Erev Rosh Hashanah 5756


Erev Tov -- good evening to you all. Shanah Tovah Umtuka -- wishes of a sweet and good year. Philosophers tell us that there are a number of questions that all of existence hangs on: What is this world, from whence did it come? What is man, what is his purpose? What is life, and what is its purpose and meaning... What are man's thoughts, what drives them and what is their purpose?

Allow me to draw your attention to some Torah text. In Exodus, chapter 9, verse 29, at the end of the story about the plague of hail and a confrontation between Pharaoh and Moses, we read, "Moses said to him, "As soon as I have gone out of the city, I will stretch out my hands to the Lord; the thunder will cease, and there will be no more hail, so that you may know that the earth is the Lord's." This concept of God's ownership of the world was beautifully put to words in the 24th Psalm, where we read, "Ladona'y ha'aretz umelo'a, tevel veyoshvey va. Ki hu al yamim yesada ve'al naharot yekhoneneha. -- The earth is the Lord's and all that is in it, the world, and those who live in it; for he has founded it on the seas, and established it on the rivers." When was it that God founded the earth? It was on the first day of Tishrei. Thus, we are celebrating a most awesome and miraculous day -- when God created Yesh -- something, me'a'yin -- out of nothing.

Now, all Jewish holidays are uniquely Jewish, as well they should be. After all -- we call them "Jewish holidays" -- don't we? Of course, we are all familiar with the fact that there was an event in Jewish history that triggered the establishment of each and every holiday. We are all aware that Pesakh celebrates the night of God's visiting His worst punishment upon Egypt. We all know that Purim celebrates Esther & Mordekha'y's perseverance in the face of Haman's threat of annihilation. Jewish history, Jewish survival, and Jewish holidays are linked together. Many Jews, whose attendance record at services is less than laudable, make a point to be in the synagogue at least for a small part of the lengthy services of Rosh Hashanah and Yom Kippur -- or, in other words, during the High Holidays. These are special, and oh-so-Jewish days. Yet, as we examine the reason for the holiday, we rediscover what we learned in our early youth -- that the event that triggered our celebration of this holiday season is, in fact, not peculiarly and particularly Jewish -- it is universal.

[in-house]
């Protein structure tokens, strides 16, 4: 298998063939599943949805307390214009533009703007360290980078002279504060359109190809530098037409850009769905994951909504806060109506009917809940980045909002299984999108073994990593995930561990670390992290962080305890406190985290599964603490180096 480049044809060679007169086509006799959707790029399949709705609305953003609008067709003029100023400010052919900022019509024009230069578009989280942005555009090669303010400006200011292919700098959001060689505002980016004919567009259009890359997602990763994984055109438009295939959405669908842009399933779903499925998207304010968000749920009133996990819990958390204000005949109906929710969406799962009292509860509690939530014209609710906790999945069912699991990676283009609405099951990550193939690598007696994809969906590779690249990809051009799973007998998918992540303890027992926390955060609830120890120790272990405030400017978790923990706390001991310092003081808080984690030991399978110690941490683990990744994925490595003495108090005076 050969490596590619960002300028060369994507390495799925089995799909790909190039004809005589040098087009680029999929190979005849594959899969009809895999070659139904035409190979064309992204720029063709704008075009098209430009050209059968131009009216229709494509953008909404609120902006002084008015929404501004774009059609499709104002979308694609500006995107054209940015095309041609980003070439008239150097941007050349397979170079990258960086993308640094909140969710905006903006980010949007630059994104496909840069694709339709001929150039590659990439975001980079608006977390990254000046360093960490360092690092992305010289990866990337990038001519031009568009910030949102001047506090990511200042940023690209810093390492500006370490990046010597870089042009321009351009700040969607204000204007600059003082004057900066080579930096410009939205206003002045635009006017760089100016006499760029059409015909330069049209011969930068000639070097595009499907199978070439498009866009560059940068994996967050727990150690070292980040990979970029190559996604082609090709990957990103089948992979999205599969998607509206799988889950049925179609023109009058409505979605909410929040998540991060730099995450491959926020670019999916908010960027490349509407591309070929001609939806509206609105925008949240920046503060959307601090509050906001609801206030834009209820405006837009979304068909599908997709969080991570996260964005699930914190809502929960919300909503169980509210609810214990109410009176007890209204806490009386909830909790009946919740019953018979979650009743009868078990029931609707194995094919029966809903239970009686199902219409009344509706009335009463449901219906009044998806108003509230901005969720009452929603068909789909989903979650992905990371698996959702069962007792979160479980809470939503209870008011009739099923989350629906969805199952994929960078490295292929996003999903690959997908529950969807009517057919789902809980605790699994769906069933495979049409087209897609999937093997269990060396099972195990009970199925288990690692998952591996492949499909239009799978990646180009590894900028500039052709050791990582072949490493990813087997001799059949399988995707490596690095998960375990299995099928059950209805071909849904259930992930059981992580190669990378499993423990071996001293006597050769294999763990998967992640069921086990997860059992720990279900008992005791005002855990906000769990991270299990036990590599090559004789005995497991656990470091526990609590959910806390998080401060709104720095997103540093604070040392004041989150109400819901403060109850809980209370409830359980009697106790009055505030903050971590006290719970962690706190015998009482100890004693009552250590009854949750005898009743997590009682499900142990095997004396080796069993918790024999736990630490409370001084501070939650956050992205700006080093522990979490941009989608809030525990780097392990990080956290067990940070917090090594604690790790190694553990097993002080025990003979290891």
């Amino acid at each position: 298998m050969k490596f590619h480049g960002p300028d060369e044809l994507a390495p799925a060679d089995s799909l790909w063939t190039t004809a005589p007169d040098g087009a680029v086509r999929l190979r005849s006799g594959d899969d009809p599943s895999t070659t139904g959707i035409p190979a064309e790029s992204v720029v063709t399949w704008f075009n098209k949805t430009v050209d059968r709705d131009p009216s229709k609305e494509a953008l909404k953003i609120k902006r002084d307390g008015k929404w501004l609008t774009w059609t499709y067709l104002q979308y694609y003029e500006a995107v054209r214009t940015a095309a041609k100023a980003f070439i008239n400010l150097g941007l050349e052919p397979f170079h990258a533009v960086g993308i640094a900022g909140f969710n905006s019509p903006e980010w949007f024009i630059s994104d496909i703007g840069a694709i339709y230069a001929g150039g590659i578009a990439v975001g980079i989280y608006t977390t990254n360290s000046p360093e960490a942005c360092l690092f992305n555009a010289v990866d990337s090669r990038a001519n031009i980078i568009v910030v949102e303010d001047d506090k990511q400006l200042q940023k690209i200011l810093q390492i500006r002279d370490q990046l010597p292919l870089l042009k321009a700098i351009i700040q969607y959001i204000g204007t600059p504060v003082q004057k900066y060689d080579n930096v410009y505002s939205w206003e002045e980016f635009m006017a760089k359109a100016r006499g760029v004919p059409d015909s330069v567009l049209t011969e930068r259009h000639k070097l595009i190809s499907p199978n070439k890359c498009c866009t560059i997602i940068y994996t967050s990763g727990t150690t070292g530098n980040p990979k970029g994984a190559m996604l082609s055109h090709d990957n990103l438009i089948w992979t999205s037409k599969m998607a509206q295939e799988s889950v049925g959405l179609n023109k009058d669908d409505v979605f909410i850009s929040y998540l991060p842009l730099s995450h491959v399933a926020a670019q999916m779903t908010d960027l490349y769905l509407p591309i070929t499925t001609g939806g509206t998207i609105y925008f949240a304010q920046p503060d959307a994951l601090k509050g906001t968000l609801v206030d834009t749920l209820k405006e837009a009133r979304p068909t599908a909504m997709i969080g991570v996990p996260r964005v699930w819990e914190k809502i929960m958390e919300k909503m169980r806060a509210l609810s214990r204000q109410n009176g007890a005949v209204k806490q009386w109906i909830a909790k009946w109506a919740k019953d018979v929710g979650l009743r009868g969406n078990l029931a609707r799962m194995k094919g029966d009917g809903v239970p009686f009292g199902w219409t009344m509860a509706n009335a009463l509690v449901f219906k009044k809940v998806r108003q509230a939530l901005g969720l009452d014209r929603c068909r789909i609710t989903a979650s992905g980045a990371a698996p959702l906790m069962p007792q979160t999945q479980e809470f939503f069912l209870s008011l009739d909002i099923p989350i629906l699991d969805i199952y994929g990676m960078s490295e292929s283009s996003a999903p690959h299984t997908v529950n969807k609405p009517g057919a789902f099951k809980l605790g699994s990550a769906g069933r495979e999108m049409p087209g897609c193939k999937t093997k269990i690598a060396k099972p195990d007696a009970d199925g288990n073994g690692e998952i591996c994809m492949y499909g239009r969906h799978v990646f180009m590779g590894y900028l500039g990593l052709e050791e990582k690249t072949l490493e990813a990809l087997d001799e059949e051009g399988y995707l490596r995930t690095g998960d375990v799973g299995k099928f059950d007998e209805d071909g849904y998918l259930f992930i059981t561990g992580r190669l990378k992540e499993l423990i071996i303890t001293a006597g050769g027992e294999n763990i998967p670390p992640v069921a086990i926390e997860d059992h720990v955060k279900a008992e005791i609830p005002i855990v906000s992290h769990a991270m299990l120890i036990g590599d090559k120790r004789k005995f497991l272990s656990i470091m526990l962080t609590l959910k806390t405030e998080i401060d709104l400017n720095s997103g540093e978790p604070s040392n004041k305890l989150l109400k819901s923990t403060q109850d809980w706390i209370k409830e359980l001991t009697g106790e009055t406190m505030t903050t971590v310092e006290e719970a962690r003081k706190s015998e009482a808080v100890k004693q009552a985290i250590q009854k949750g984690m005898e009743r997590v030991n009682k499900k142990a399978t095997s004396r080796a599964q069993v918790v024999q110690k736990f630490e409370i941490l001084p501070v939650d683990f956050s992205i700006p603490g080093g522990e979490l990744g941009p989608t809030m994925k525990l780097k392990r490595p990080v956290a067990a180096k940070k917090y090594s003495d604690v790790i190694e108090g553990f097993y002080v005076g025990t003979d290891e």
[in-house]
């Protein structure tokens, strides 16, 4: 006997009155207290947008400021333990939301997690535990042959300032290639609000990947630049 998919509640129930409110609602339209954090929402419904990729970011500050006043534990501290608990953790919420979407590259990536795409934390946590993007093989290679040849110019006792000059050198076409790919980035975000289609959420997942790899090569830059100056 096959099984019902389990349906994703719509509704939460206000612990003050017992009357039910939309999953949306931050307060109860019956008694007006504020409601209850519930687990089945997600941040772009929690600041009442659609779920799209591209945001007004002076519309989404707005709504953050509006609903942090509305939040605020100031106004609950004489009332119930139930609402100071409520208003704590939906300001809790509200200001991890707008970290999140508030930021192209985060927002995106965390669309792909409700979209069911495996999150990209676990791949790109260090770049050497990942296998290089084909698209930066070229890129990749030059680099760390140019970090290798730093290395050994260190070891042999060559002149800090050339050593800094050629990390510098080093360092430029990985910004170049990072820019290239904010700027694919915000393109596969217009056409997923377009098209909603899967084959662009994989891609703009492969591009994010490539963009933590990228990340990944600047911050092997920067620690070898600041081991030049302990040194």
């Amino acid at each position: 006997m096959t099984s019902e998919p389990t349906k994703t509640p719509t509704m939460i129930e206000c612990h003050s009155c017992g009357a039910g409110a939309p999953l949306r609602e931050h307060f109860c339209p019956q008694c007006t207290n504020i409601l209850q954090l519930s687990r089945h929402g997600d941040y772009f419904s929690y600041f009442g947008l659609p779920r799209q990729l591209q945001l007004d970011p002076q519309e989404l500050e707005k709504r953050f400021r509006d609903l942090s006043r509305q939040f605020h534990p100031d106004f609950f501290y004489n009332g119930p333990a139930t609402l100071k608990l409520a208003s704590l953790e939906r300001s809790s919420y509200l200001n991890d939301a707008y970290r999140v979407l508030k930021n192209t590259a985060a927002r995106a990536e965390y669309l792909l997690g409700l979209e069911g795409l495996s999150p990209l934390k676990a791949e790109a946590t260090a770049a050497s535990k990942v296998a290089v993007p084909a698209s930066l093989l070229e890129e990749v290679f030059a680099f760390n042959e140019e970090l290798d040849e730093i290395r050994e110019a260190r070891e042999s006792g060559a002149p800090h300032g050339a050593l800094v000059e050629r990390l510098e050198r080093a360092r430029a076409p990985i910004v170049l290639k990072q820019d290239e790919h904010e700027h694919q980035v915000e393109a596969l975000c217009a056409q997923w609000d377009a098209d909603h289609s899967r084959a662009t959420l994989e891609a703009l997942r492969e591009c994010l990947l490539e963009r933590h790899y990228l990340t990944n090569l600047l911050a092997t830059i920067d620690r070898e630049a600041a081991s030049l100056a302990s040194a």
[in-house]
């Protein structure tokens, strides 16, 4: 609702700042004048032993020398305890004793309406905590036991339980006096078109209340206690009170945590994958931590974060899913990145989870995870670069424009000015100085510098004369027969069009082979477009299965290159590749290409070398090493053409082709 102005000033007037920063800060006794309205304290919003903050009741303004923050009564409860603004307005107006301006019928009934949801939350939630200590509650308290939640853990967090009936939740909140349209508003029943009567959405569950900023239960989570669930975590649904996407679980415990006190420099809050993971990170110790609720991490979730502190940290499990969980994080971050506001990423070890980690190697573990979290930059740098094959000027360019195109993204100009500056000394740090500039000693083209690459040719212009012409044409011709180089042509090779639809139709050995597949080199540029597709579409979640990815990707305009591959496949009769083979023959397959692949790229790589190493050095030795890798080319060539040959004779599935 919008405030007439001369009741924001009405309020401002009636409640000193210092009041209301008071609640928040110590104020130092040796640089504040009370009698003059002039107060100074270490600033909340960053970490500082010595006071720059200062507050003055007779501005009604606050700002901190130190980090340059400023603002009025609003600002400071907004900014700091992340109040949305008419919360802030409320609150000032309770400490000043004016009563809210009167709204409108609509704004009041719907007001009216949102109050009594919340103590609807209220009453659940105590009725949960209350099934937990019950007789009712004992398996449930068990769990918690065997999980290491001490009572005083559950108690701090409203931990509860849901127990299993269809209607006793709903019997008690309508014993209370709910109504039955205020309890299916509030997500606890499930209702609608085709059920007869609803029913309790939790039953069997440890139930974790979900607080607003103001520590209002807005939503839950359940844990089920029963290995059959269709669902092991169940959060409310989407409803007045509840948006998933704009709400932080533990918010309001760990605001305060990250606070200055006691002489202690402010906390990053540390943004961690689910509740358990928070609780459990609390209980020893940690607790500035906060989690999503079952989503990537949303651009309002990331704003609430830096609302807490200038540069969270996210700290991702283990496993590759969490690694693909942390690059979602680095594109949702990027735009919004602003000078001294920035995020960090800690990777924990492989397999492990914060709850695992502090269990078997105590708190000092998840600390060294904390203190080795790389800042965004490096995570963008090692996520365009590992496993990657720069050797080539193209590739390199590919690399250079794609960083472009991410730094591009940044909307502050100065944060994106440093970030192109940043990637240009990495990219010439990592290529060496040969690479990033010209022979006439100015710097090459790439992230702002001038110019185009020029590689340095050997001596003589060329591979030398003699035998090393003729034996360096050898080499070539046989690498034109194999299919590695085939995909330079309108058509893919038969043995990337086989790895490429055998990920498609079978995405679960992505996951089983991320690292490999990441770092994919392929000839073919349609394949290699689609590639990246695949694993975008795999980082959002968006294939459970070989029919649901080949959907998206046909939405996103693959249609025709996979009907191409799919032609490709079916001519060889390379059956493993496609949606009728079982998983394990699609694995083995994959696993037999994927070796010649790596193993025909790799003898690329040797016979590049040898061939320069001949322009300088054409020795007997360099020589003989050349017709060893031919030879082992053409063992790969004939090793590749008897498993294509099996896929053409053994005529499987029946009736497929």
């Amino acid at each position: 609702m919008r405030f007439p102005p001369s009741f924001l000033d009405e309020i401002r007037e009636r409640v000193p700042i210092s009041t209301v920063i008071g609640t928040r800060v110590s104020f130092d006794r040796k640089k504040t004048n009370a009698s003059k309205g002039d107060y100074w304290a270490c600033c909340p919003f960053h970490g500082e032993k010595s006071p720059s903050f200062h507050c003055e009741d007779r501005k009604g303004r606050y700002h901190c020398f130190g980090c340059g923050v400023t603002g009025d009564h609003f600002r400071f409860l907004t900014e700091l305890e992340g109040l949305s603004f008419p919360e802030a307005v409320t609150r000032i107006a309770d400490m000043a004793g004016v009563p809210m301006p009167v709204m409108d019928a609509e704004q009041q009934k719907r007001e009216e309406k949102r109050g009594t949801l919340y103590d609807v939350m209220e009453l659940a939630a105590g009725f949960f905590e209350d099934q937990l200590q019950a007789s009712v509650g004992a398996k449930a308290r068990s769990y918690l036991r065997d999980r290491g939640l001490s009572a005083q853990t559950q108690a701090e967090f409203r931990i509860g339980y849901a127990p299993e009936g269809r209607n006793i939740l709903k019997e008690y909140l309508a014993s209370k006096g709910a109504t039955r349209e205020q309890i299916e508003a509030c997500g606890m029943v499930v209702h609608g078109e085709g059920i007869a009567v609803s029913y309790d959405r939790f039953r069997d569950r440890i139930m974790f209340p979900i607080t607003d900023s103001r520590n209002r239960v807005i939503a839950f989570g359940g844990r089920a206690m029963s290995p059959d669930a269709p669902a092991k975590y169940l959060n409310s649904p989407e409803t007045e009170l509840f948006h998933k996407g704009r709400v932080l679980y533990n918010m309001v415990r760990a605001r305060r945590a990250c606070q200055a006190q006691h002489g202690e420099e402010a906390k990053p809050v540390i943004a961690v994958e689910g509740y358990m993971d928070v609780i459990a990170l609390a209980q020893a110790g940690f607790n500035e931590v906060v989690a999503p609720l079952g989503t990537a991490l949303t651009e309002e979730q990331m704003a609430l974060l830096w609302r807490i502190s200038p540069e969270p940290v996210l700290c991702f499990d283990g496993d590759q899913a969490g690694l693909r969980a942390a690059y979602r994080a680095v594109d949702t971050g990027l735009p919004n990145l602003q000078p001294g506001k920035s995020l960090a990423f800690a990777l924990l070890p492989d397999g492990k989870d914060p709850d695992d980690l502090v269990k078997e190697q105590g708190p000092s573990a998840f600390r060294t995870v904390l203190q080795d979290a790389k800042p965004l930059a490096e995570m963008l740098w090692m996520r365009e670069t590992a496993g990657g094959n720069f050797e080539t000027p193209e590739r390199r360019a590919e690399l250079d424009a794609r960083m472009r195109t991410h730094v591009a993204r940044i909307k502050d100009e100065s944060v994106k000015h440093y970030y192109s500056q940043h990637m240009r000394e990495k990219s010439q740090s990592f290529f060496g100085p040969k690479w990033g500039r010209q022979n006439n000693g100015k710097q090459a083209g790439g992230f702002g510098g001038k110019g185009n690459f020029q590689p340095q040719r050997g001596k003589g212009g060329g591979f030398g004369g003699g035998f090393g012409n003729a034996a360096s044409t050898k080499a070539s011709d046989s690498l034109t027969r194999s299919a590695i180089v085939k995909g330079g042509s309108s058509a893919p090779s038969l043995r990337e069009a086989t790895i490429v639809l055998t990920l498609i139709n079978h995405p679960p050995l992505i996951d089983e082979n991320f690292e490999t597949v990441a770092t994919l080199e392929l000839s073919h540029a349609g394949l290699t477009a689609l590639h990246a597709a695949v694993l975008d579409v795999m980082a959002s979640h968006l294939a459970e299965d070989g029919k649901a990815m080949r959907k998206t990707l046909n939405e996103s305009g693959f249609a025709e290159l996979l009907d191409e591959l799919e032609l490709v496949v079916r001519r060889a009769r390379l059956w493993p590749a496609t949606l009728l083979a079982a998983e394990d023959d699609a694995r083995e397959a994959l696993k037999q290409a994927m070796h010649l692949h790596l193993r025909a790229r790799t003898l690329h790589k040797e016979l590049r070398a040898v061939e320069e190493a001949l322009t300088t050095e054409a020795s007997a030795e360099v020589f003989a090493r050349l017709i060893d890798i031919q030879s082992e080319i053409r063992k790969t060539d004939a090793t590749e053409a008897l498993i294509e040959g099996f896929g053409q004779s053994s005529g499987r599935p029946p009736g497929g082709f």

It is true that we have a commentary on the story of creation that tells us that the first verse in Genesis, "bereshit bara elohim -- in the beginning God created" should not be read bereshit but b' and reshit. B' means "for the sake of," and Reshit is the first word of the term 'reshit tvu'ato,' meaning the first of his fruit -- which is Israel. Thus, commentary tells us, God created the world so as to give a place of habitation upon it to the people Israel, who He intended to make "His" from before the time of creation. For had there been no Israel, the world would not be cognizant of His sovereignty and His ownership of this world. Without Israel, we are taught, there is no purpose to the world, there is no intelligent life, there is no chance of life's perseverance. God's conscious thought brought about the creation, as the first four letters of bereshit are בראש -- which reads "in his head" or in His thought; and God's thought is found in Torah. Torah, also, is a "reshit," and God created the world for Torah -- and Israel to be the people that will receive the Torah. Torah and Israel exist as one unit. Without Torah, an Israelite is just a human being, and without Israel Torah is just... "old testament?"